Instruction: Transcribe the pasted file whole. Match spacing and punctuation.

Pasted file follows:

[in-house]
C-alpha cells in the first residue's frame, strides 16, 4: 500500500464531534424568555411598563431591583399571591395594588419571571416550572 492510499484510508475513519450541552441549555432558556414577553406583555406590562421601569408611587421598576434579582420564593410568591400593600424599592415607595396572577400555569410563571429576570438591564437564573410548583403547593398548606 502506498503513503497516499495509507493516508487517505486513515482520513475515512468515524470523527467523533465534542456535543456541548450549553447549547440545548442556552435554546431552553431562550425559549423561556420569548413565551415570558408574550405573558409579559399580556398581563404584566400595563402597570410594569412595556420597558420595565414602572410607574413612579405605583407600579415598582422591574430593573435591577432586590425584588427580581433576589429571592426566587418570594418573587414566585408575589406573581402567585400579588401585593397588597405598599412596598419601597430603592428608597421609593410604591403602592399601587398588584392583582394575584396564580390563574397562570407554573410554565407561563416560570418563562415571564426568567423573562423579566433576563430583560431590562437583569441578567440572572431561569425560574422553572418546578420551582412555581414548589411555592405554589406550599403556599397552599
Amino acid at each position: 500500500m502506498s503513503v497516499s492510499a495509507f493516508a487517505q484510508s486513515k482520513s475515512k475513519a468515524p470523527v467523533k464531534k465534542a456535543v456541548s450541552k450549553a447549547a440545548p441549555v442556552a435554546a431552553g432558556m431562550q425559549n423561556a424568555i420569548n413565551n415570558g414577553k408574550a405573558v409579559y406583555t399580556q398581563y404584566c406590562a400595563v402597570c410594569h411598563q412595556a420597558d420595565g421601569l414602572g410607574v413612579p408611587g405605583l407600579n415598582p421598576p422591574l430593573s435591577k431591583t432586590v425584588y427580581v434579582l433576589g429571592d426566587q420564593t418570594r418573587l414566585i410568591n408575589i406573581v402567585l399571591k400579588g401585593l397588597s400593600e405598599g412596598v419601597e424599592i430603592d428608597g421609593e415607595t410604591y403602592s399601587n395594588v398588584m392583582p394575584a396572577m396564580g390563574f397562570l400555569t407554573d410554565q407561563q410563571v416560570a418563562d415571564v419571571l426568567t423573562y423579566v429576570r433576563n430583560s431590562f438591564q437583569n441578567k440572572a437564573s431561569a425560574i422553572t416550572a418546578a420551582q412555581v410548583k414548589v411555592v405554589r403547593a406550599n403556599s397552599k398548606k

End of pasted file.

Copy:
[in-house]
C-alpha cells in the first residue's frame, strides 16, 4: 500500500464531534424568555411598563431591583399571591395594588419571571416550572 492510499484510508475513519450541552441549555432558556414577553406583555406590562421601569408611587421598576434579582420564593410568591400593600424599592415607595396572577400555569410563571429576570438591564437564573410548583403547593398548606 502506498503513503497516499495509507493516508487517505486513515482520513475515512468515524470523527467523533465534542456535543456541548450549553447549547440545548442556552435554546431552553431562550425559549423561556420569548413565551415570558408574550405573558409579559399580556398581563404584566400595563402597570410594569412595556420597558420595565414602572410607574413612579405605583407600579415598582422591574430593573435591577432586590425584588427580581433576589429571592426566587418570594418573587414566585408575589406573581402567585400579588401585593397588597405598599412596598419601597430603592428608597421609593410604591403602592399601587398588584392583582394575584396564580390563574397562570407554573410554565407561563416560570418563562415571564426568567423573562423579566433576563430583560431590562437583569441578567440572572431561569425560574422553572418546578420551582412555581414548589411555592405554589406550599403556599397552599
Amino acid at each position: 500500500m502506498s503513503v497516499s492510499a495509507f493516508a487517505q484510508s486513515k482520513s475515512k475513519a468515524p470523527v467523533k464531534k465534542a456535543v456541548s450541552k450549553a447549547a440545548p441549555v442556552a435554546a431552553g432558556m431562550q425559549n423561556a424568555i420569548n413565551n415570558g414577553k408574550a405573558v409579559y406583555t399580556q398581563y404584566c406590562a400595563v402597570c410594569h411598563q412595556a420597558d420595565g421601569l414602572g410607574v413612579p408611587g405605583l407600579n415598582p421598576p422591574l430593573s435591577k431591583t432586590v425584588y427580581v434579582l433576589g429571592d426566587q420564593t418570594r418573587l414566585i410568591n408575589i406573581v402567585l399571591k400579588g401585593l397588597s400593600e405598599g412596598v419601597e424599592i430603592d428608597g421609593e415607595t410604591y403602592s399601587n395594588v398588584m392583582p394575584a396572577m396564580g390563574f397562570l400555569t407554573d410554565q407561563q410563571v416560570a418563562d415571564v419571571l426568567t423573562y423579566v429576570r433576563n430583560s431590562f438591564q437583569n441578567k440572572a437564573s431561569a425560574i422553572t416550572a418546578a420551582q412555581v410548583k414548589v411555592v405554589r403547593a406550599n403556599s397552599k398548606k